[3] Bjarne Stroustrup. The C++ Programming Language (3rd edition). ISBN: 0-201-88954-4 Chapter C.14.11 'Prefer vector over array'.
    [4] Bjarne Stroustrup. The C++ Programming Language (3rd edition). ISBN: 0-201-88954-4 7.9.3: 'Use const extensively and consistently'
    [5] Scott Meyers. Effective C++ (3rd edition).ISBN: 0-321-33487-6. Item 3: 'Use const whenever possible'
    [6] Jarrod Hollingworth, Bob Swart, Mark Cashman, Paul Gustavson. Sams C++ Builder 6 Developer's Guide. ISBN: 0-672-32480-6. Chapter 3: 'Understand and use const in your code'
    [7] Jesse Liberty. Sams teach yourself C++ in 24 hours. ISBN: 0-672-32224-2. Hour 8, chapter 'Const member functions': 'Use const whenever possible.'
    [8] Scott Meyers. Effective C++ (3rd edition). ISBN: 0-321-33487-6. Item 2: 'Prefer consts, enums and inlines to #defines'
    [9] Herb Sutter, Andrei Alexandrescu. C++ coding standards: 101 rules, guidelines, and best practices. ISBN: 0-32-111358-6. Item 15: 'Use const proactively'.
  • Well... vectors are no doubt more beginner-friendly than arrays. But still, there are plenty of cases where you wouldn't use vectors, embedded programming for example. Stroustrup & co are really no good role models for how to make embedded programs.
  • Ok it is a simple program, but no matter the (valid) remarks in those other post, you seem to have grasped the concept of "private encapsulation", which is perhaps the single most important part when doing object-oriented programming. Whole program is also in standard C++ and therefore completely portable.

    So to me it seems you are heading in the right direction :-)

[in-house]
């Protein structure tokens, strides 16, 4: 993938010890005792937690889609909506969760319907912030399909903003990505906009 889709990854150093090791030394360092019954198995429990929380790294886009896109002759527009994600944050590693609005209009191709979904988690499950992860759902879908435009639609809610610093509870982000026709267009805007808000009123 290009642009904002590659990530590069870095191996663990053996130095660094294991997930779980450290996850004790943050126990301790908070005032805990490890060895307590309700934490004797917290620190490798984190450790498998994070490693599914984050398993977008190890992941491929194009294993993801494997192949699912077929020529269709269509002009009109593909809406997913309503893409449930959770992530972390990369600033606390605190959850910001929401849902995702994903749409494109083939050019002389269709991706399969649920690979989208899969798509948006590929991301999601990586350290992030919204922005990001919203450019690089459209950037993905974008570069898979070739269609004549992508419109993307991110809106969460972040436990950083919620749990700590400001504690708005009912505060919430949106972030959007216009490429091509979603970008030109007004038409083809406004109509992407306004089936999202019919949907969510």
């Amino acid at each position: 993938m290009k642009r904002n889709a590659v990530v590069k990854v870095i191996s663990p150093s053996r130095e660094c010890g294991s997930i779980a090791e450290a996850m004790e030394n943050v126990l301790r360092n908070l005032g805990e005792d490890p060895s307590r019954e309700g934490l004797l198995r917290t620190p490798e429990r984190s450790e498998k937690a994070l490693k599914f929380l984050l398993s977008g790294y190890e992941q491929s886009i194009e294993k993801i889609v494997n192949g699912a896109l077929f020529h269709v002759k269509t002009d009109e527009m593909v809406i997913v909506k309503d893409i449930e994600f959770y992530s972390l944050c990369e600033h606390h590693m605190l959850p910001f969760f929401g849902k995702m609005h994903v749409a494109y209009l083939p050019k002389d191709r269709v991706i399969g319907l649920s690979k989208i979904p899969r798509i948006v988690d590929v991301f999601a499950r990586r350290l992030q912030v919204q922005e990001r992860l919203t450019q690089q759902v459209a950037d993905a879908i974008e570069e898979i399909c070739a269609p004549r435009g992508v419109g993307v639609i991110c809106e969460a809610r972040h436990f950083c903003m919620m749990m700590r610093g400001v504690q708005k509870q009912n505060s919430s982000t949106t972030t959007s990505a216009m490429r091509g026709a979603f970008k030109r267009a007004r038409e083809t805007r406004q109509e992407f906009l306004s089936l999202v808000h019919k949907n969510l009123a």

• Dear Lundin,

    Thanks for always showing the embedded programming kind of way. But it is in my humble didactic opinion a better idea to give the rule-of-thumb first and only. You want this fellow programmer to start using arrays in his exemplary Pokemon game (that is: a not-embedded program)? I hope you don't.

    > Stroustrup & co are really no good role models for how
    > to make embedded programs.
    Actually, they are: they say 'prefer std::vector over array by default', instead of 'always use...'. In Stroustrup's latest book 'Programming' he dedicates an entire chapter to embedded programming, where he states not to use std::vectors then.

    See ya, Bilderbikkel
  • Alright, thanks a bunch. I will check out those books you mentioned.
  • Thanks for your feedback. Yes, the program is rather simple and I have really improved it. Perhaps the easiest improvement was the deletion of the AI class. I noticed that I do not need to have an AI class. I could simply "stamp out" an AI using the Player class.

    I did read the other posts but I'm having a hard time understanding why someone would prefer vectors over arrays.
  • I actually find arrays easier than vectors. Arrays seem to be more flexible but maybe I am wrong due to the fact that I do not know the whole potential of arrays and vectors.

    So my question is why would someone prefer one over the other?